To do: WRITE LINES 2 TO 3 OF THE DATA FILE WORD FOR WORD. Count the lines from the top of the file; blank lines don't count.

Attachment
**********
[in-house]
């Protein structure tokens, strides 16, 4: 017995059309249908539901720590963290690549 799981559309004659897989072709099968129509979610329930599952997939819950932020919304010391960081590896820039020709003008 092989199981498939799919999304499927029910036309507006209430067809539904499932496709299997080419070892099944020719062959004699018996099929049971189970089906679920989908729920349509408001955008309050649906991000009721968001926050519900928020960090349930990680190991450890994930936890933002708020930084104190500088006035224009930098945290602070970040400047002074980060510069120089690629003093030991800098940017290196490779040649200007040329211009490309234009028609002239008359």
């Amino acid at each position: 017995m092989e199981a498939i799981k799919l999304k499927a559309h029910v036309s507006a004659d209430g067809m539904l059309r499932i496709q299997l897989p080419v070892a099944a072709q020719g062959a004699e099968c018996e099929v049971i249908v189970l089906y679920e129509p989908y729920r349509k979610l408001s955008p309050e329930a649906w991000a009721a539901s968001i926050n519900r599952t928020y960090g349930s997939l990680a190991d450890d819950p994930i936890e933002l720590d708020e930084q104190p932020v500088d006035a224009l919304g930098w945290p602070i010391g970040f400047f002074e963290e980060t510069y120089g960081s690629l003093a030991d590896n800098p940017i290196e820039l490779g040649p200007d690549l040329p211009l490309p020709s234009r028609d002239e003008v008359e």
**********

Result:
């Protein structure tokens, strides 16, 4: 017995059309249908539901720590963290690549 799981559309004659897989072709099968129509979610329930599952997939819950932020919304010391960081590896820039020709003008 092989199981498939799919999304499927029910036309507006209430067809539904499932496709299997080419070892099944020719062959004699018996099929049971189970089906679920989908729920349509408001955008309050649906991000009721968001926050519900928020960090349930990680190991450890994930936890933002708020930084104190500088006035224009930098945290602070970040400047002074980060510069120089690629003093030991800098940017290196490779040649200007040329211009490309234009028609002239008359």
């Amino acid at each position: 017995m092989e199981a498939i799981k799919l999304k499927a559309h029910v036309s507006a004659d209430g067809m539904l059309r499932i496709q299997l897989p080419v070892a099944a072709q020719g062959a004699e099968c018996e099929v049971i249908v189970l089906y679920e129509p989908y729920r349509k979610l408001s955008p309050e329930a649906w991000a009721a539901s968001i926050n519900r599952t928020y960090g349930s997939l990680a190991d450890d819950p994930i936890e933002l720590d708020e930084q104190p932020v500088d006035a224009l919304g930098w945290p602070i010391g970040f400047f002074e963290e980060t510069y120089g960081s690629l003093a030991d590896n800098p940017i290196e820039l490779g040649p200007d690549l040329p211009l490309p020709s234009r028609d002239e003008v008359e």